The real barometer of a side’s quality is their position come season’s end, but there are always a few signposts along the way that point to their trajectory. Spurs’ desired trip to the top passed another important checkpoint on Saturday with their win over Blackburn at Ewood Park.
For the first 82 minutes of the 2-0 win, the game was eerily similar to the 2-1 defeat in April’s corresponding fixture. Just as in that game, Spurs led 1-0 through a first half goal, but rather than concede two late goals with some abject defending, they kept a clean sheet and Peter Crouch added a second to seal the deal. It was a handy sign of how far they have come.
The ill-discipline – Wilson Palacios was sent off in April – poor defending and inability to maintain an attacking threat all became distant memories in an efficient, if unexciting away performance. It’s the sort of display Spurs have often failed to put together in the past, and an essential part of any challenge for a top 4 spot.
The reasons for this progression are numerous. The most obvious are the signing of a rangy, awkward striker in Crouch who is capable of holding the ball up and, as he showed, to score when needed. His value on the weekend was clear, providing a large slice of pragmatism as required after Jermain Defoe put in an uncharacteristically poor performance. His first goal was the most significant; a simple lobbed cross that he nodded in despite close attention from Ryan Nelsen. It was the sort of blunt and inartistic goal that Spurs never used to score, but are now an option in tight games – and an alternative that Fabio Capello may have an eye on for next summer.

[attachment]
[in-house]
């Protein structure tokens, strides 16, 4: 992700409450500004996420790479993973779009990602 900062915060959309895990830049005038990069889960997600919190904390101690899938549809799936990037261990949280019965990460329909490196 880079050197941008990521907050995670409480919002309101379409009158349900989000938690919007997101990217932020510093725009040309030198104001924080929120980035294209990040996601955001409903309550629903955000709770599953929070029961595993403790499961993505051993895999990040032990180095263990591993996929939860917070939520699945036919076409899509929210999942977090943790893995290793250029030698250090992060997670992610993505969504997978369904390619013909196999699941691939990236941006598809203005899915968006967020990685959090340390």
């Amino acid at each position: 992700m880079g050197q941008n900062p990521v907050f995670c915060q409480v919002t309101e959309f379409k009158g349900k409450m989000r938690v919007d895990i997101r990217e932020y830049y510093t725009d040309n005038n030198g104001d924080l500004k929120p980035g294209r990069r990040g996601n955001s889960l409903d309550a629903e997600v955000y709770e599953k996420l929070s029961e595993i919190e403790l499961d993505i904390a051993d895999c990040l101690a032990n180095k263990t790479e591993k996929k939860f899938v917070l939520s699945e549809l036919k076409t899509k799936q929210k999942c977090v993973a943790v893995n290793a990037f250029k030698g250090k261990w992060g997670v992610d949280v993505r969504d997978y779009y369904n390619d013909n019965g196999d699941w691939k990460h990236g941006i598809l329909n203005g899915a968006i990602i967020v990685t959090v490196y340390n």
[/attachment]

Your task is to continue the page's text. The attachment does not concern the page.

As well as incoming players, those already resident at White Hart Lane before Redknapp’s arrival have earned praise. Aaron Lennon, Tom Huddlestone and Benoit Assou-Ekotto have all improved massively in the last year and ‘keeper Heurelho Gomes has shaken off his erratic early form and kept two clean sheets in a row.
Spurs have also made massive strides in their mental approach. This is a quality fostered by Redknapp and his cabal of experienced coaches who have given the players some footballing nous and fast-tracked their development towards being more than just talented also-rans. The determination, grit and know-how on show at Ewood Park were testament to that.
Spurs have a ways to go yet – their record against the other top sides tells a disappointing story – but they are learning fast. Hard-fought away wins like that on Saturday could be the difference between glory and mediocrity this season.
Written by Andrew Fitchett